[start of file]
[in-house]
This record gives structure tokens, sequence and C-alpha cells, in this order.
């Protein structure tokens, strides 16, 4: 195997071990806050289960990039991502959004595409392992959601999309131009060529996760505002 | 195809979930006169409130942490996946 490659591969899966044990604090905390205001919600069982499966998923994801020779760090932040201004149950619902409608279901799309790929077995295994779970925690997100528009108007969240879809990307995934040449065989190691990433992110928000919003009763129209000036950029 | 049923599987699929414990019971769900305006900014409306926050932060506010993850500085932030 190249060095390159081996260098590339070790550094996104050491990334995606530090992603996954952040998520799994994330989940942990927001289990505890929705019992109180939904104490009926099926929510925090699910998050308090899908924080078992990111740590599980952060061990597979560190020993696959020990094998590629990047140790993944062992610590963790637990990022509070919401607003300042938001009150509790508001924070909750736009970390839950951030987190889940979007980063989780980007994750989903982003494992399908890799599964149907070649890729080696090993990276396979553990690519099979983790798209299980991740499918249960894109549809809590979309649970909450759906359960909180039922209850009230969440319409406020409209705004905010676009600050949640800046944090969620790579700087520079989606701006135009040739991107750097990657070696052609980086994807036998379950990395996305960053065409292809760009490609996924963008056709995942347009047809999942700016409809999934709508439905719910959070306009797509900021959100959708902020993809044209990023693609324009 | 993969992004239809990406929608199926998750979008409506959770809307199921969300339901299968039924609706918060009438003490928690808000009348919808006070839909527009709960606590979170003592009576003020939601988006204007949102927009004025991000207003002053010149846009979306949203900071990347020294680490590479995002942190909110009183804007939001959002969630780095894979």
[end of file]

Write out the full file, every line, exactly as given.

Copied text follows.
[in-house]
This record gives structure tokens, sequence and C-alpha cells, in this order.
């Protein structure tokens, strides 16, 4: 195997071990806050289960990039991502959004595409392992959601999309131009060529996760505002 | 195809979930006169409130942490996946 490659591969899966044990604090905390205001919600069982499966998923994801020779760090932040201004149950619902409608279901799309790929077995295994779970925690997100528009108007969240879809990307995934040449065989190691990433992110928000919003009763129209000036950029 | 049923599987699929414990019971769900305006900014409306926050932060506010993850500085932030 190249060095390159081996260098590339070790550094996104050491990334995606530090992603996954952040998520799994994330989940942990927001289990505890929705019992109180939904104490009926099926929510925090699910998050308090899908924080078992990111740590599980952060061990597979560190020993696959020990094998590629990047140790993944062992610590963790637990990022509070919401607003300042938001009150509790508001924070909750736009970390839950951030987190889940979007980063989780980007994750989903982003494992399908890799599964149907070649890729080696090993990276396979553990690519099979983790798209299980991740499918249960894109549809809590979309649970909450759906359960909180039922209850009230969440319409406020409209705004905010676009600050949640800046944090969620790579700087520079989606701006135009040739991107750097990657070696052609980086994807036998379950990395996305960053065409292809760009490609996924963008056709995942347009047809999942700016409809999934709508439905719910959070306009797509900021959100959708902020993809044209990023693609324009 | 993969992004239809990406929608199926998750979008409506959770809307199921969300339901299968039924609706918060009438003490928690808000009348919808006070839909527009709960606590979170003592009576003020939601988006204007949102927009004025991000207003002053010149846009979306949203900071990347020294680490590479995002942190909110009183804007939001959002969630780095894979």